Why Teaching People to Think for Themselves Is Repugnant to Religious Zealots and Rick Santorum


Why Teaching People to Think for Themselves Is Repugnant to Religious Zealots and Rick Santorum

The popular ideology of privatization is not politically neutral—though its proclaimed neutrality works to disarm the electorate and prevent people from seeing the most pernicious impacts triggered by privatization on educational policy and practices.

Privatization is increasingly being marshaled to suppress democracy and support a growing theocracy in North America by legitimating frightening projects—for example, the expansion of charter schools, the dismantling of the social support system, and the increasing inaccessibility of higher education—that marginalize the voices of so many individuals and risk giving power and authority to absolutist and authoritarian narratives.

In this article, Henry A. Giroux asserts that Republicans like Rick Santorum are working to further a right-wing agenda to steamroll democracy by limiting people’s access to critical education, democracy’s strongest pillar. This agenda is evident in the demand to privatize (and thus demolish) one of the few remaining spaces where critical thinking can be fostered among all young people regardless of privilege and wealth: the public school system.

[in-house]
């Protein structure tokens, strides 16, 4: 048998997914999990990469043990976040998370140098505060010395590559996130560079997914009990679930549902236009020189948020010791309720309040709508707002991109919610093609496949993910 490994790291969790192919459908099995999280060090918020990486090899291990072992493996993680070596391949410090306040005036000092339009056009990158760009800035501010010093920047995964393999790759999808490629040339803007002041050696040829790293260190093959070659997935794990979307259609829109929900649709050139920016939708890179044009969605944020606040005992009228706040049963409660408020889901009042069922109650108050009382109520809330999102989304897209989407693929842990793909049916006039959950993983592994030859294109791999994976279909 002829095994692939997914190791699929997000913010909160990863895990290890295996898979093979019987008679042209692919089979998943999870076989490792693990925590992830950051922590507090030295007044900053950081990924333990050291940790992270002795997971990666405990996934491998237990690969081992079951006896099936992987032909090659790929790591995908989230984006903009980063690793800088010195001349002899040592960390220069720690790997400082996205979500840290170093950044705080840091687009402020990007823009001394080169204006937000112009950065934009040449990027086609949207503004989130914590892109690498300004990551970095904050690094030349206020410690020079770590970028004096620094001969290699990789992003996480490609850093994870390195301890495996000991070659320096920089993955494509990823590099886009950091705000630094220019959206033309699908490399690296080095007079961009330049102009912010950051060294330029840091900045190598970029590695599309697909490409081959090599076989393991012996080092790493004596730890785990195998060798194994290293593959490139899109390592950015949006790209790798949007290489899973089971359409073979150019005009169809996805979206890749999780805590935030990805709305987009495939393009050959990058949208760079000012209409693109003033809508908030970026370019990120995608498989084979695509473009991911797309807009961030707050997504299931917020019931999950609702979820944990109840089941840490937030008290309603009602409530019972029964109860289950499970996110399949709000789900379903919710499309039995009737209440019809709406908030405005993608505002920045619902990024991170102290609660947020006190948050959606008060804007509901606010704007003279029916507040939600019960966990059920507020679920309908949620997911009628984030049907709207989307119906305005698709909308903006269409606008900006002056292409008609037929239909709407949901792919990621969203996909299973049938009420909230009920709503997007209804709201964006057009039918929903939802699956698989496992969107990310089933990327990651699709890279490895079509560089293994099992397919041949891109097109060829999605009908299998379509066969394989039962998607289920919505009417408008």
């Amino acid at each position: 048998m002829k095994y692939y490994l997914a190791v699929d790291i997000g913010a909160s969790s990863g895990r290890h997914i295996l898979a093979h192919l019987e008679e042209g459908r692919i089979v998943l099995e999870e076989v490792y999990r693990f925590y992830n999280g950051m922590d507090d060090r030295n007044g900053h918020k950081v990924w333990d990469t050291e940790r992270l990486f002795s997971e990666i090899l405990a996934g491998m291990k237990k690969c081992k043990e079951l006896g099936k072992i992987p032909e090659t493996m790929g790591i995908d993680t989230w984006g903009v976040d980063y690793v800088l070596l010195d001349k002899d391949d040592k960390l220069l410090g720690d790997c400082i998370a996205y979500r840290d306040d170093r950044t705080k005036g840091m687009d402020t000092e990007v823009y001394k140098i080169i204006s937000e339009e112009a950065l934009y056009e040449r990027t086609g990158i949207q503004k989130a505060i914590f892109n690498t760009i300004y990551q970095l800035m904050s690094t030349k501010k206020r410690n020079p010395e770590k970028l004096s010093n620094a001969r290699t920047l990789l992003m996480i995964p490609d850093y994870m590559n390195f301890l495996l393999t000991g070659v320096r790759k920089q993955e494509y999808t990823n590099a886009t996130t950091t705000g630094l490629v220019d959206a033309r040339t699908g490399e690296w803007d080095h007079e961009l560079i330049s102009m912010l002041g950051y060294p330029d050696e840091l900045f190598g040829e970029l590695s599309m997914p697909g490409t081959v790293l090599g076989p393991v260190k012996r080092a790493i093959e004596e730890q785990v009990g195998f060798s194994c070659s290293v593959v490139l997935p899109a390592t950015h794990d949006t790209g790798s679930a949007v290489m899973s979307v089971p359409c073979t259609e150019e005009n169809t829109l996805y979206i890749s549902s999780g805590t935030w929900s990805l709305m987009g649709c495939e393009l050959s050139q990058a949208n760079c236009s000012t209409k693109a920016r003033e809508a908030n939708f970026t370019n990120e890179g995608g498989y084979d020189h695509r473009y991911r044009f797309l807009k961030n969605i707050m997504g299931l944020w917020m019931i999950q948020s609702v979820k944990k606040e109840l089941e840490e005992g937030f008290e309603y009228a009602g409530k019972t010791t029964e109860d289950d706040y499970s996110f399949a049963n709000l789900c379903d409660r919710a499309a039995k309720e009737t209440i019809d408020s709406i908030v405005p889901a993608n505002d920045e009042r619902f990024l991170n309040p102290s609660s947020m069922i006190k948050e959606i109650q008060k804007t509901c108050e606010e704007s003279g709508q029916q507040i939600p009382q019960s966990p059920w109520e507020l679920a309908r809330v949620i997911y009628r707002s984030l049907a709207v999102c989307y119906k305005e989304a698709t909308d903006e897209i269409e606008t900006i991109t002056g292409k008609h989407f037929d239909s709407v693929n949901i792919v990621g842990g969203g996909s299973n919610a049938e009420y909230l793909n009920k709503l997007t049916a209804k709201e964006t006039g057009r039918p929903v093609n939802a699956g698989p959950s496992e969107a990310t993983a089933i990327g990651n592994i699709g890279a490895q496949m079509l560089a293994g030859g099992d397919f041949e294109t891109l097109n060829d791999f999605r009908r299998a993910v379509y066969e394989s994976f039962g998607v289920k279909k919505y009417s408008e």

Critical pedagogy is a huge part of the life force of democracy, because it teaches students not to accept anything without questioning, to value and use their own intellectual capacities to intervene in matters of public concern, and to recognize the impact public decisions have on their own lives and those of others. Critical pedagogy produces locally and globally minded citizens who embrace a sense of public responsibility, self-reflexivity, political and social engagement, and a commitment to further the ongoing project of shaping a truly democratic future.

Because critical education teaches individuals to question conventions rooted in tradition rather than rational inquiry, Santorum’s negation of the public school system is a call to suffocate the intellectual agency of citizens that would allow them to discredit the detrimental propositions and falsehoods Santorum and other Republicans endlessly market as “the truth” in order to validate their efforts to destroy the democratic edifice built on the separation of church and state.

Consequently, at a time when the permeation of a privatizing and punitive agenda in the public school system is causing the educator to be understood as “a police officer, clerk, or pitchman for privatization,” Giroux highlights the importance of teachers being “engaged public intellectuals.” Educators committed to cultivating students as thoughtful citizens should engage with broader public discourse over the vital importance of public education as well as the ongoing challenges besetting it. Critical educators should feel empowered to counter the intolerance and historical amnesia that inevitably result from a narrowing curriculum and deteriorating teacher autonomy in the classroom.

Everyone with a vested interest in safeguarding democracy has an opportunity and an obligation to support public school teachers by asserting their voices in order to defend both classrooms and media spheres as public spaces where critical abilities are nurtured, current issues are negotiated, and the authoritarian and market-driven ideologies and practices that seek to undermine democracy can be held accountable.

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